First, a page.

Delting, Shetland, Scotland Genealogy
This is a guide to the history and major genealogical records of Scotland as they pertain to the parish of Delting. To learn more about how to use these records to search for your ancestors, go to the Scotland: Research Strategies.
- 1 History
- 2 Census Records
- 3 Church Records
- 4 Civil Registration Records
- 5 Probate Records
- 6 References
DELTING, a parish, in the county of Shetland, 25 miles (N. N. W.) from Lerwick; containing the islands of Little Roe and Muckle Roe. This parish, the name of which is said to be of Danish or Norwegian origin, is situated about the centre of the Mainland. There are two churches, that of the south district, which was erected in 1714, and is reckoned the principal, and the north district church, built in 1811; the number of sittings in each is about 560.
The New Statistical Account of Scotland (pub. 1834-45) offers uniquely rich and detailed parish reports for the whole of Scotland, covering a vast range of topics including history, agriculture, education, trades, religion and social customs. The reports, written by the parish ministers, are available online at http://edina.ac.uk/stat-acc-scot/. Click on ‘Browse scanned pages’ then search the parish reports for your parish of interest. Also available at the Family History Library.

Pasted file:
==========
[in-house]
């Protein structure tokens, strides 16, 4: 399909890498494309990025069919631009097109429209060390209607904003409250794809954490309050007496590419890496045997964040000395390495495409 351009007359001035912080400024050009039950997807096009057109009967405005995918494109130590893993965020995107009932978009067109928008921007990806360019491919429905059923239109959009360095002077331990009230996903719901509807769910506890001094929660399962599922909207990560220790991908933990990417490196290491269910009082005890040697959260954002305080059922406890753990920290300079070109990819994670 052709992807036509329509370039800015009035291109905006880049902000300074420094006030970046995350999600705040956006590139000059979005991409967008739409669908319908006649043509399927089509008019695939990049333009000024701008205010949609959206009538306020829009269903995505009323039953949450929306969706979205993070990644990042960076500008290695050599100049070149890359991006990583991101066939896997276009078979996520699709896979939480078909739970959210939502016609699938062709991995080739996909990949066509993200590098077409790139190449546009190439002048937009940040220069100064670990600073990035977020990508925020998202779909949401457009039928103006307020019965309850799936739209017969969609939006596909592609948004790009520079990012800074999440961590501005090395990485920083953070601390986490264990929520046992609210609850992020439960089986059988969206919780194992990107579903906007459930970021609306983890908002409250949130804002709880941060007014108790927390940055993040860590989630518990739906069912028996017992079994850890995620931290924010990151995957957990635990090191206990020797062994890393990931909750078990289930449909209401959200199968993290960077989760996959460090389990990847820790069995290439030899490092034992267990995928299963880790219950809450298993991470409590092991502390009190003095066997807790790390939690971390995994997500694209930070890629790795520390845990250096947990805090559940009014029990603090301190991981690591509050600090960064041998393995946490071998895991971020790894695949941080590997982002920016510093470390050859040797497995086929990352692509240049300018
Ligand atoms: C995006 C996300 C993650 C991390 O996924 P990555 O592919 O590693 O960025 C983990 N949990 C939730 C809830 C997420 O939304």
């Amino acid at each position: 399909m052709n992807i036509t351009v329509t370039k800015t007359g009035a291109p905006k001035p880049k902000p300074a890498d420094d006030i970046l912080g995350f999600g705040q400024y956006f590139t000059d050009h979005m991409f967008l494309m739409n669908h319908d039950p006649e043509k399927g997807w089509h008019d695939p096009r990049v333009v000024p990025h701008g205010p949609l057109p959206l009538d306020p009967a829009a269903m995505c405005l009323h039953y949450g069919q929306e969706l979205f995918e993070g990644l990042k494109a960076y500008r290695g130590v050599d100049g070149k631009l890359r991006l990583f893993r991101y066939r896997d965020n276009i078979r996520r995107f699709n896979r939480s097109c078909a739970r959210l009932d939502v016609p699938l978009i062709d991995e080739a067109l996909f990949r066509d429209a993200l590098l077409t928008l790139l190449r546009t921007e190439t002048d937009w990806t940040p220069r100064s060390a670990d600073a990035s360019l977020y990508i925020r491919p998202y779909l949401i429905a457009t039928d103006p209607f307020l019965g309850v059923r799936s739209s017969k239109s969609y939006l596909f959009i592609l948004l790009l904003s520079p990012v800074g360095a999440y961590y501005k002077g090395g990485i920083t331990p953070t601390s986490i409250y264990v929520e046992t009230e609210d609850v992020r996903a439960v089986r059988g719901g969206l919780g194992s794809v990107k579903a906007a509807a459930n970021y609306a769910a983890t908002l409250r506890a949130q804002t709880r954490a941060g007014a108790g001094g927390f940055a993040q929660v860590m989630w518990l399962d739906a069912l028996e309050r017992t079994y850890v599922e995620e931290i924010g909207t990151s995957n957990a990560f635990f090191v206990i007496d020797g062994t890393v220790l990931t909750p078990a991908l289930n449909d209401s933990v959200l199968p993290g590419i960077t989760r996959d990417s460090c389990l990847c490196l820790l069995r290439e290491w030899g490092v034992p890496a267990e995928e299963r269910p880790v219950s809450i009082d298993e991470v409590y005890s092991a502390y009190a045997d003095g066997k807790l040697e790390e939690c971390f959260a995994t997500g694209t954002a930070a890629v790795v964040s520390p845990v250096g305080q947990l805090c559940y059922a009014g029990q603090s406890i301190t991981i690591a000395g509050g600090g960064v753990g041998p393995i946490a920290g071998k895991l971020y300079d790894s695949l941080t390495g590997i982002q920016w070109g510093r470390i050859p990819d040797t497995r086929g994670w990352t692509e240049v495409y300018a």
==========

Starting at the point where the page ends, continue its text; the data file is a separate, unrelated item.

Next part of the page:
A census is a count and description of the population, taken by the government, arranged by locality and by household. Read more about census records.
Here is a list of the Family History Library microfilm numbers for the census records of Delting, as well as the library numbers for any surname indexes available:
FHL Film Number
|| 6086700 (2 fiche)|
The 1901 census of Scotland is indexed on www.scotlandspeople.gov.uk. To use it, you must register and pay a small access fee. All available censuses, 1841-1901, are indexed on this website. It may be easier for you to pay to use the website rather than access the separate indexes through the library.
The Established Church of Scotland was Presbyterian. Read more about church records.Here are the pre-1855 records that exist for this parish.
Established Church—Old Parochial Registers
|Record Type||Years Covered||FHL Film Number|
Condition of Original Registers—
Indexed: For an index to these records, see Scotland’s People website, a pay-for-view website. The Scottish Church Records Index is also still available at the Family History Library in Salt Lake City. Some records may also be indexed in other FamilySearch collections for Scotland.